In the past three weeks, late-stage trials for a COVID-19 vaccine have shown encouraging results, even as many parts of the world, including India, grapple with a new surge of infections. Particularly heartening for India are the interim data from the trials of the vaccine jointly developed by Oxford University and the pharma major, AstraZeneca. The Pune-based Serum Institute of India, a collaborator in the project, reportedly anticipates the preventive “to be available in the country very soon”. But it’s also evident that the immunisation drive will be a long-drawn affair and the first lot of the vaccines will have to be rationed. The government has reportedly created a database of one crore healthcare workers who will get the first shot. The next challenge will be to create an infrastructure for storing and distributing the vials of the preventive and mobilising a workforce to undertake the inoculation drive.
The Oxford AstraZeneca vaccine can be stored at 2 to 8 degrees Celsius. This is good news for India because the country does not have the cold storage infrastructure required by the other frontrunner candidate, the Pfizer vaccine, which must be stored at freezer temperature. Much work will still need to be done to brace up refrigeration amenities at multiple points in the vaccine supply chain, including medical stores at the district and village levels and the ill-equipped PHCs. Transporting the vaccines from the laboratories to the centres where they will be administered will require coordination between pharma companies, healthcare and transport authorities and administrative agencies at different levels. Tracking each vial as it moves across the supply chain will be important for patient safety. A network of health workers will have to be trained and deployed to ensure that people don’t have to travel long distances to get themselves vaccinated.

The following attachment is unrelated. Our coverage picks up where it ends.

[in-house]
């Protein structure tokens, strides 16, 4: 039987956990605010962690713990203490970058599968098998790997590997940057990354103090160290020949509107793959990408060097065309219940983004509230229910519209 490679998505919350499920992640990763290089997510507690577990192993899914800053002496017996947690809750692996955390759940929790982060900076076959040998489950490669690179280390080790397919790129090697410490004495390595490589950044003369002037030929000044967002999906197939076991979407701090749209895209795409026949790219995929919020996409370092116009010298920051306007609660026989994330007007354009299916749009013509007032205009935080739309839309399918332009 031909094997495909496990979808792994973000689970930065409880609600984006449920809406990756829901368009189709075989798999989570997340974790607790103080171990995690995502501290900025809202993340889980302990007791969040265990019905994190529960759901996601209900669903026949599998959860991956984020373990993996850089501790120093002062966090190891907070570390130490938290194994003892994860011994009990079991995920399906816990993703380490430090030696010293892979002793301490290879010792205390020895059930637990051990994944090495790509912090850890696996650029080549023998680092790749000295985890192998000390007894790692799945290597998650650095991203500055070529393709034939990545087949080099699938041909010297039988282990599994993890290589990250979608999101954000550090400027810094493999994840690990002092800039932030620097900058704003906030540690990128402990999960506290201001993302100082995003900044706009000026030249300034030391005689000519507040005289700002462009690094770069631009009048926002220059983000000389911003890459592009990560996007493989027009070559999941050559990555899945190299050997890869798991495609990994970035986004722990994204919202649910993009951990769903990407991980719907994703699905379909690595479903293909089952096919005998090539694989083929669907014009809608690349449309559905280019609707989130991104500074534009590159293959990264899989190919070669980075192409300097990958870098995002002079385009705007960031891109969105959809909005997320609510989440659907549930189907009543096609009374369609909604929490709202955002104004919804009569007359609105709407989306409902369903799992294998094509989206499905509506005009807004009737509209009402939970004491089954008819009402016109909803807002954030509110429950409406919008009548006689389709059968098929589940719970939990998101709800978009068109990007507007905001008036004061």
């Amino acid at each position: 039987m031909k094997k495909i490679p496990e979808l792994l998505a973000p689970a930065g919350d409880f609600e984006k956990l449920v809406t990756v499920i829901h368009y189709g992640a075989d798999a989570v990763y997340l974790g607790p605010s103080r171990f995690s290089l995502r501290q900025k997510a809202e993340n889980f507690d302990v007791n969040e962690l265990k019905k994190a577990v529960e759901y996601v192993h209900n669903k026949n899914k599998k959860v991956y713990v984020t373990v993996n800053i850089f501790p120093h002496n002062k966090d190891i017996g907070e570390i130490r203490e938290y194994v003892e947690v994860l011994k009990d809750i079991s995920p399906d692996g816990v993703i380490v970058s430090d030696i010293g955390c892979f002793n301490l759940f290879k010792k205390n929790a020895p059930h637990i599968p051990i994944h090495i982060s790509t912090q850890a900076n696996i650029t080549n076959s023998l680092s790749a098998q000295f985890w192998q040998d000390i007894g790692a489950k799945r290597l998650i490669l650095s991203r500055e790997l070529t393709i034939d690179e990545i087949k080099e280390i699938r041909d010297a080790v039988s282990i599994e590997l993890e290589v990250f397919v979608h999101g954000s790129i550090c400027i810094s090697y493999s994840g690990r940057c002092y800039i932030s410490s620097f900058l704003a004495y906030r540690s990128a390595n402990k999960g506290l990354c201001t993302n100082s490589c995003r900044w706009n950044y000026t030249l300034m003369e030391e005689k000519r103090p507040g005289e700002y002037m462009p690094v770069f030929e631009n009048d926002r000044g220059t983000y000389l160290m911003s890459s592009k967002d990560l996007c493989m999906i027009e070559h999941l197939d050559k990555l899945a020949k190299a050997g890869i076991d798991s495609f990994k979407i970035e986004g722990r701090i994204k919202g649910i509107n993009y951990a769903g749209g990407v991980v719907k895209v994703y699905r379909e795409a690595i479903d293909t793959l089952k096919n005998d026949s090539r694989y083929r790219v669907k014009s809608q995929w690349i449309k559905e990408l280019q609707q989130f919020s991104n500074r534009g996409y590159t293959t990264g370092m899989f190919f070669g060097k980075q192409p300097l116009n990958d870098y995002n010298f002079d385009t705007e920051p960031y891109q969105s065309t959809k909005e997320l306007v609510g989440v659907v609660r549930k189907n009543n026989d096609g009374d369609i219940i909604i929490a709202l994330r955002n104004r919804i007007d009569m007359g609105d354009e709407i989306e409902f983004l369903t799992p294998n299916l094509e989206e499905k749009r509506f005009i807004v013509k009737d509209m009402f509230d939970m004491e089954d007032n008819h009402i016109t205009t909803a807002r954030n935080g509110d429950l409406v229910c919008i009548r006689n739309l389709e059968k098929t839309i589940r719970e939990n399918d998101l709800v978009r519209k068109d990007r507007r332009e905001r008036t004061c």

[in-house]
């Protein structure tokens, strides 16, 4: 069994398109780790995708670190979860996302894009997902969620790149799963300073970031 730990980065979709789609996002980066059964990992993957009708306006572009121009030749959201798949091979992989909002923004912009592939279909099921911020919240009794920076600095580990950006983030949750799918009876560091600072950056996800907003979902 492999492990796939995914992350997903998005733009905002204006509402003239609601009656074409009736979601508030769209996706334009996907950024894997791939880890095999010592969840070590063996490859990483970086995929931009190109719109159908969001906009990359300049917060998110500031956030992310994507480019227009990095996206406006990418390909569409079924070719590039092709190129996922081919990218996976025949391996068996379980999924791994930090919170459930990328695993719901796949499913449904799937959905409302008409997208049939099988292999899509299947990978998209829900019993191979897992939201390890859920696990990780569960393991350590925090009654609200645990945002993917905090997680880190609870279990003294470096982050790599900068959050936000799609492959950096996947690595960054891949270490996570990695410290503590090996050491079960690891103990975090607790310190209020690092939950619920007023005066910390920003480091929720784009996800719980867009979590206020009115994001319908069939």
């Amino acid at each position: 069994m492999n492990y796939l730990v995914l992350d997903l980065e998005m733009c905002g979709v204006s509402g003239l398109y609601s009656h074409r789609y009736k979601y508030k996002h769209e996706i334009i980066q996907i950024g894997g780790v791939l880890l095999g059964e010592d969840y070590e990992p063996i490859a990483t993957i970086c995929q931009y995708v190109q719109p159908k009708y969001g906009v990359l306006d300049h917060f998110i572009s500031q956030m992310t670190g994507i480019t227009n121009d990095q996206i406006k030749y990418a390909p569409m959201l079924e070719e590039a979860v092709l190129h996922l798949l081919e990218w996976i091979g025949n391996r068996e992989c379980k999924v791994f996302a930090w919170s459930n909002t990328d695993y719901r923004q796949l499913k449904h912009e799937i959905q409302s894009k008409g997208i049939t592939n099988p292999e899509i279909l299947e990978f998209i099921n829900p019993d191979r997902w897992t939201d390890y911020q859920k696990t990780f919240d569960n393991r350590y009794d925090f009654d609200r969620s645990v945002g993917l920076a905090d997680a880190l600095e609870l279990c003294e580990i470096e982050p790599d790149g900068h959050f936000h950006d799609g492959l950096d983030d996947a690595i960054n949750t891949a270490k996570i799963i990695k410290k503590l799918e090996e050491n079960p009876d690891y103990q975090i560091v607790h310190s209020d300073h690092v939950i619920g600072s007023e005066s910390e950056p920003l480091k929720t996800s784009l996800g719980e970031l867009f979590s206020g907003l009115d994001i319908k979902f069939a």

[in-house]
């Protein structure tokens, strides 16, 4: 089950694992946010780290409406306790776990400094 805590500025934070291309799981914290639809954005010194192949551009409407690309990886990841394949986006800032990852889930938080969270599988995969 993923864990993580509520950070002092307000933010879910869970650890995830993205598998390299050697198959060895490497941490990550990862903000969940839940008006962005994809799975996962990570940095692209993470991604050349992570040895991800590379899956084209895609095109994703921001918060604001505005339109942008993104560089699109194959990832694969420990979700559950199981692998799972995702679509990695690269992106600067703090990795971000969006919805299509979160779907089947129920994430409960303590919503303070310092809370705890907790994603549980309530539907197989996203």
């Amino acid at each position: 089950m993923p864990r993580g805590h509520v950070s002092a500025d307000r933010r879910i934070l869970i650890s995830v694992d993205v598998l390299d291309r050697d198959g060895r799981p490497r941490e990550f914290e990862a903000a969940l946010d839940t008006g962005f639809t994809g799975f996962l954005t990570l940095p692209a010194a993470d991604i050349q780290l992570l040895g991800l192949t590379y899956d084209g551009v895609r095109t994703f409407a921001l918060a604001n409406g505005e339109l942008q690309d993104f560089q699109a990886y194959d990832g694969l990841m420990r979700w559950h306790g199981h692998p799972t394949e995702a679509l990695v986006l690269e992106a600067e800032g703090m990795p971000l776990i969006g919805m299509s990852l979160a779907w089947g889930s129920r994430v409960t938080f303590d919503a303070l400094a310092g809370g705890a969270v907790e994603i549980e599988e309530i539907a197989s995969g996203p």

India does not have much experience of vaccination programmes across all age groups. The country’s immunisation drives, by and large, target children and pregnant women. Unlike the US, which has an influenza inoculation programme, India will have to build an adult vaccination system virtually from scratch. The challenge of inoculating a substantial chunk of the country’s 130 crore population in about two years against the coronavirus can be gauged from the fact that less than 20 crore children have been vaccinated against polio in 25 years. It’s imperative that the country puts a system in place for the purpose.
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